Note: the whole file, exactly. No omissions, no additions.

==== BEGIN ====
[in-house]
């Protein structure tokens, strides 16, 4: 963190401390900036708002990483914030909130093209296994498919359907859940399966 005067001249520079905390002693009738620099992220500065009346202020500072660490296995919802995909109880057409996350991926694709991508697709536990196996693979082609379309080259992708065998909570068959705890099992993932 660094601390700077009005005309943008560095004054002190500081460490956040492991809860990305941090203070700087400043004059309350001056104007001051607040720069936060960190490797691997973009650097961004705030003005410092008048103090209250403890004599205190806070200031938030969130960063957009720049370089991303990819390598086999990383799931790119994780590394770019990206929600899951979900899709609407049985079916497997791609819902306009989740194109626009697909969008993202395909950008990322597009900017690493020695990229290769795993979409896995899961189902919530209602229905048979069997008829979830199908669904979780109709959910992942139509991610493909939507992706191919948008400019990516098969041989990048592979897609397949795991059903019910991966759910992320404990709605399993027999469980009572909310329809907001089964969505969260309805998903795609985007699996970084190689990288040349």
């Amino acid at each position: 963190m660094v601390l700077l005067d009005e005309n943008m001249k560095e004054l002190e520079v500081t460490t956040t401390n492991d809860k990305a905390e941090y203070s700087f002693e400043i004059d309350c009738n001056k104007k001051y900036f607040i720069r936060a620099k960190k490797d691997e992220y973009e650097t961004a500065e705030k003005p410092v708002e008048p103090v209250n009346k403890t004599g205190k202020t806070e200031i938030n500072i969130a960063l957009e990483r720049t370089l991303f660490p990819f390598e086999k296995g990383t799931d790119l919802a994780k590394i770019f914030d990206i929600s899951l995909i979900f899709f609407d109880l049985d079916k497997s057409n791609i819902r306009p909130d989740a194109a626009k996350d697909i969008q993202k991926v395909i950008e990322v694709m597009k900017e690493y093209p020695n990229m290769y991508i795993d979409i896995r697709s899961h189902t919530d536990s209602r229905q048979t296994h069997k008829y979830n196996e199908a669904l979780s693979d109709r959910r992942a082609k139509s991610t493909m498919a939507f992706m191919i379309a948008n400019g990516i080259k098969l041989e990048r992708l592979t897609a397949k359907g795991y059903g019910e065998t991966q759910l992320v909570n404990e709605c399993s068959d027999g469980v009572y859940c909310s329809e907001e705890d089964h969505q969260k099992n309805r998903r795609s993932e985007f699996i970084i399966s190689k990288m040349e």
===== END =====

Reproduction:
[in-house]
């Protein structure tokens, strides 16, 4: 963190401390900036708002990483914030909130093209296994498919359907859940399966 005067001249520079905390002693009738620099992220500065009346202020500072660490296995919802995909109880057409996350991926694709991508697709536990196996693979082609379309080259992708065998909570068959705890099992993932 660094601390700077009005005309943008560095004054002190500081460490956040492991809860990305941090203070700087400043004059309350001056104007001051607040720069936060960190490797691997973009650097961004705030003005410092008048103090209250403890004599205190806070200031938030969130960063957009720049370089991303990819390598086999990383799931790119994780590394770019990206929600899951979900899709609407049985079916497997791609819902306009989740194109626009697909969008993202395909950008990322597009900017690493020695990229290769795993979409896995899961189902919530209602229905048979069997008829979830199908669904979780109709959910992942139509991610493909939507992706191919948008400019990516098969041989990048592979897609397949795991059903019910991966759910992320404990709605399993027999469980009572909310329809907001089964969505969260309805998903795609985007699996970084190689990288040349």
């Amino acid at each position: 963190m660094v601390l700077l005067d009005e005309n943008m001249k560095e004054l002190e520079v500081t460490t956040t401390n492991d809860k990305a905390e941090y203070s700087f002693e400043i004059d309350c009738n001056k104007k001051y900036f607040i720069r936060a620099k960190k490797d691997e992220y973009e650097t961004a500065e705030k003005p410092v708002e008048p103090v209250n009346k403890t004599g205190k202020t806070e200031i938030n500072i969130a960063l957009e990483r720049t370089l991303f660490p990819f390598e086999k296995g990383t799931d790119l919802a994780k590394i770019f914030d990206i929600s899951l995909i979900f899709f609407d109880l049985d079916k497997s057409n791609i819902r306009p909130d989740a194109a626009k996350d697909i969008q993202k991926v395909i950008e990322v694709m597009k900017e690493y093209p020695n990229m290769y991508i795993d979409i896995r697709s899961h189902t919530d536990s209602r229905q048979t296994h069997k008829y979830n196996e199908a669904l979780s693979d109709r959910r992942a082609k139509s991610t493909m498919a939507f992706m191919i379309a948008n400019g990516i080259k098969l041989e990048r992708l592979t897609a397949k359907g795991y059903g019910e065998t991966q759910l992320v909570n404990e709605c399993s068959d027999g469980v009572y859940c909310s329809e907001e705890d089964h969505q969260k099992n309805r998903r795609s993932e985007f699996i970084i399966s190689k990288m040349e």